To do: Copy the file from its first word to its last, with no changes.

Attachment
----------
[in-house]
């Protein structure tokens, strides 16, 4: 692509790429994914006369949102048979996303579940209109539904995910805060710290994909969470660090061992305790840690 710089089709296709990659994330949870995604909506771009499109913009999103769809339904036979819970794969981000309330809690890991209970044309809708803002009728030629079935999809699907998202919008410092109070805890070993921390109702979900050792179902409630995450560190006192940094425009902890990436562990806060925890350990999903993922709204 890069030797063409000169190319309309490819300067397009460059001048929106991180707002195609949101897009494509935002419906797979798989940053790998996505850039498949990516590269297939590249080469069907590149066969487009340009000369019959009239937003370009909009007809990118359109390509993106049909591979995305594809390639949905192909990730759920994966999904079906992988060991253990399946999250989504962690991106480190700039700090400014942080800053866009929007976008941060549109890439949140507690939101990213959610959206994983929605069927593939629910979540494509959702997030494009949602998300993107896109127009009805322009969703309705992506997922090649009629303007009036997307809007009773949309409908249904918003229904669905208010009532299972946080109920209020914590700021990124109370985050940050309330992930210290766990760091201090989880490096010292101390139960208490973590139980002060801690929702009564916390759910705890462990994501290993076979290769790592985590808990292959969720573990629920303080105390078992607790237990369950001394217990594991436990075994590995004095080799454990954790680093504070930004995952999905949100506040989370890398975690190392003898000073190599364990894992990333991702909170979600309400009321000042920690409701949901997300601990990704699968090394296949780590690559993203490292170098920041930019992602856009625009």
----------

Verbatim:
[in-house]
């Protein structure tokens, strides 16, 4: 692509790429994914006369949102048979996303579940209109539904995910805060710290994909969470660090061992305790840690 710089089709296709990659994330949870995604909506771009499109913009999103769809339904036979819970794969981000309330809690890991209970044309809708803002009728030629079935999809699907998202919008410092109070805890070993921390109702979900050792179902409630995450560190006192940094425009902890990436562990806060925890350990999903993922709204 890069030797063409000169190319309309490819300067397009460059001048929106991180707002195609949101897009494509935002419906797979798989940053790998996505850039498949990516590269297939590249080469069907590149066969487009340009000369019959009239937003370009909009007809990118359109390509993106049909591979995305594809390639949905192909990730759920994966999904079906992988060991253990399946999250989504962690991106480190700039700090400014942080800053866009929007976008941060549109890439949140507690939101990213959610959206994983929605069927593939629910979540494509959702997030494009949602998300993107896109127009009805322009969703309705992506997922090649009629303007009036997307809007009773949309409908249904918003229904669905208010009532299972946080109920209020914590700021990124109370985050940050309330992930210290766990760091201090989880490096010292101390139960208490973590139980002060801690929702009564916390759910705890462990994501290993076979290769790592985590808990292959969720573990629920303080105390078992607790237990369950001394217990594991436990075994590995004095080799454990954790680093504070930004995952999905949100506040989370890398975690190392003898000073190599364990894992990333991702909170979600309400009321000042920690409701949901997300601990990704699968090394296949780590690559993203490292170098920041930019992602856009625009």